Eating Liberally

Eating Liberally Blog

The O’Brien Retort: Are The Iowa Floods An Unnatural Disaster?


Most folks are assuming that the catastrophic floods in Iowa are a natural disaster, caused simply by too much rainfall. But, leaving aside the question of whether climate change is partly to blame for all that rain, a growing number of environmental experts suspects that the flooding may have been caused in part by agricultural practices that have severely impaired the landscape’s ability to absorb excess rainwater.

As the Washington Post reported last Thursday
, “Most of the wetlands are gone. Flood plains have been filled and developed,” and added that “Between 2007 and 2008, farmers took 106,000 acres of Iowa land out of the Conservation Reserve Program, which pays farmers to keep farmland uncultivated…That land, if left untouched, probably would have been covered with perennial grasses with deep roots that help absorb water.”

So now that we’re looking at some four million acres of washed out crops, the New York Times reports that Senator Charles Grassley (R, Iowa) is calling on the USDA “to release tens of thousands of farmers from contracts under which they had promised to set aside huge tracts as natural habitat,” so that they can plant more corn.

This sounds like a really bad idea if the loss of water-absorbing habitat is what made the floods so severe in the first place. But what do I know? I’m not an Iowa farmer. Happily, though, I know someone who is—Denise O’Brien, the organic farmer who ran for Secretary of Agriculture in Iowa in 2006 and nearly won, with 49% of the vote. So I asked Denise for her thoughts on what role industrial agriculture might have played in this disaster.

As luck would have it, Denise just had a letter to the editor published in Sunday’s Des Moines Register addressing this very subject, so she forwarded it to me and I’m reprinting it here, in the hopes that more people will consider the possibility that these floods were as much an act of man as an act of God:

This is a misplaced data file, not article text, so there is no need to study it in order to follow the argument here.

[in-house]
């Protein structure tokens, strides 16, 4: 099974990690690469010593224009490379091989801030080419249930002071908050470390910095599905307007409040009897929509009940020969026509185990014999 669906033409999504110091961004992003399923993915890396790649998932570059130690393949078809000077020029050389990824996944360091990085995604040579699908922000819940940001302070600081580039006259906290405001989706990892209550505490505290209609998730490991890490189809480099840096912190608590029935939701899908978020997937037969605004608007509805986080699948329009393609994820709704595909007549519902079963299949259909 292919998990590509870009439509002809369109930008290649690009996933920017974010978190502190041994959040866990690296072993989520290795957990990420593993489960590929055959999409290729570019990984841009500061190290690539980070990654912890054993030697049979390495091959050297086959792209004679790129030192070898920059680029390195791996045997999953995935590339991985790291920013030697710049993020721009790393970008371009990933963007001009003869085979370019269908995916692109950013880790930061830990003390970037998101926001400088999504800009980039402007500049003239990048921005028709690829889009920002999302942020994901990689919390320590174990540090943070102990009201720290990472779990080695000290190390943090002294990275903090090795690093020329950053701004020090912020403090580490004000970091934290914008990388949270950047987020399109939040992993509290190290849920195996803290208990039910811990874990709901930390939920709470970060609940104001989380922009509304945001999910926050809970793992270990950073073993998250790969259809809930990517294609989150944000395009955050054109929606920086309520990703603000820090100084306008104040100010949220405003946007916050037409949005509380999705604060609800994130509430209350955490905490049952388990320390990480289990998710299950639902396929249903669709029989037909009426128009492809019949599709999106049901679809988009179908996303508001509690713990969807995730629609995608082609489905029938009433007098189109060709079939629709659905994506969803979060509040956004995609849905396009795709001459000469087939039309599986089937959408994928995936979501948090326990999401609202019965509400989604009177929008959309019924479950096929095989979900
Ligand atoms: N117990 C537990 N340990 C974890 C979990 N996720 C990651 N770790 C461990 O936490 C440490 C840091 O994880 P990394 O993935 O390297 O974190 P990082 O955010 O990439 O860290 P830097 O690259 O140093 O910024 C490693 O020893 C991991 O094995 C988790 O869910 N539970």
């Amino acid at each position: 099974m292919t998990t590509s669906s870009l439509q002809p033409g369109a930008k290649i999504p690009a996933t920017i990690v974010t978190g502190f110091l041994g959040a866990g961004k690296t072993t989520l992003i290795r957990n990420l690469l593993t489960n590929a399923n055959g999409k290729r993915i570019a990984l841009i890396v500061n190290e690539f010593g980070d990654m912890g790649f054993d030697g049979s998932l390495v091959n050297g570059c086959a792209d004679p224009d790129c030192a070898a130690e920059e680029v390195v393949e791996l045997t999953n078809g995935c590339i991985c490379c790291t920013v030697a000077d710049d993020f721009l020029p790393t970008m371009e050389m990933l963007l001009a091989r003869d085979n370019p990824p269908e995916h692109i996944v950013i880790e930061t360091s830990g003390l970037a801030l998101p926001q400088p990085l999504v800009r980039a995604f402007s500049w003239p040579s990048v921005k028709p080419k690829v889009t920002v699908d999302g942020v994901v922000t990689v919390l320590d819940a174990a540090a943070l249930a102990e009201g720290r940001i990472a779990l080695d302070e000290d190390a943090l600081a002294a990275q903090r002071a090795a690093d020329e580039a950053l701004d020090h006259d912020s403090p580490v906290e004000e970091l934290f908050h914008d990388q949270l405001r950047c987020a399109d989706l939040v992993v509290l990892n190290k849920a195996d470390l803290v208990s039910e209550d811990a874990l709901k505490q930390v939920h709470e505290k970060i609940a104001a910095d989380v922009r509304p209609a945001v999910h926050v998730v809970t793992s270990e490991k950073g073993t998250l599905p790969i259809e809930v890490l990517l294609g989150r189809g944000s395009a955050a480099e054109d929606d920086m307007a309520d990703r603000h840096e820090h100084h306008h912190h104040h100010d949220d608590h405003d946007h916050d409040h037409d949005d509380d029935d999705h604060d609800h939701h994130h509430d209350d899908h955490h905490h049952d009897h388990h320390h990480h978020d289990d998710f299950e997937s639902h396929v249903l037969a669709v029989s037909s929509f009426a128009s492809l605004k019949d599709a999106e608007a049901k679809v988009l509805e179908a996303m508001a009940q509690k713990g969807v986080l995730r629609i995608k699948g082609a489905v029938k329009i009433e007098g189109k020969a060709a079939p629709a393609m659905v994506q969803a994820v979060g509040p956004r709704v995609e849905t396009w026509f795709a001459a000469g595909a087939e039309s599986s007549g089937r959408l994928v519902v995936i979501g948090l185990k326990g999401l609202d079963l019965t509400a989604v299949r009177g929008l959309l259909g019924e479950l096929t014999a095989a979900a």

In all of my reading about the floods and rebuilding Iowa, there is no mention of the role of agriculture on these recent events. Out of this catastrophe needs to come some understanding that industrial agriculture has caused many of the issues that happen down river from the cultivated land. A deterioration of good conservation and resource management practices over the last fifty years has helped make these "rain events" even more catastrophic.

There was some discussion about this after the floods of '93 but agriculture policy continued to ignore the environment and implemented more policies that allowed Iowa to become the sacrifice area for agribusiness corporations--putting profit before stewardship. Senator Harkin worked hard to get the Conservation Security Program in place but has had to continually fight for appropriations for this project.

A good many Iowans understand the importance of agriculture in this state, but few understand that while Mother Nature may reckon us with gully washers, human beings have added to the devastation by draining wetlands, plowing up waterways and planting only two crops - corn and soybeans.

There are many things that can be done to have an agriculture that is good for the economy, the environment and the people - it is called sustainable agriculture. Many innovative farmers in the state have been working diligently to retain their soil while making a profit. Many, many more farmers need to embrace conservation and stewardship in order to help prevent future catastrophes such as the floods of '08.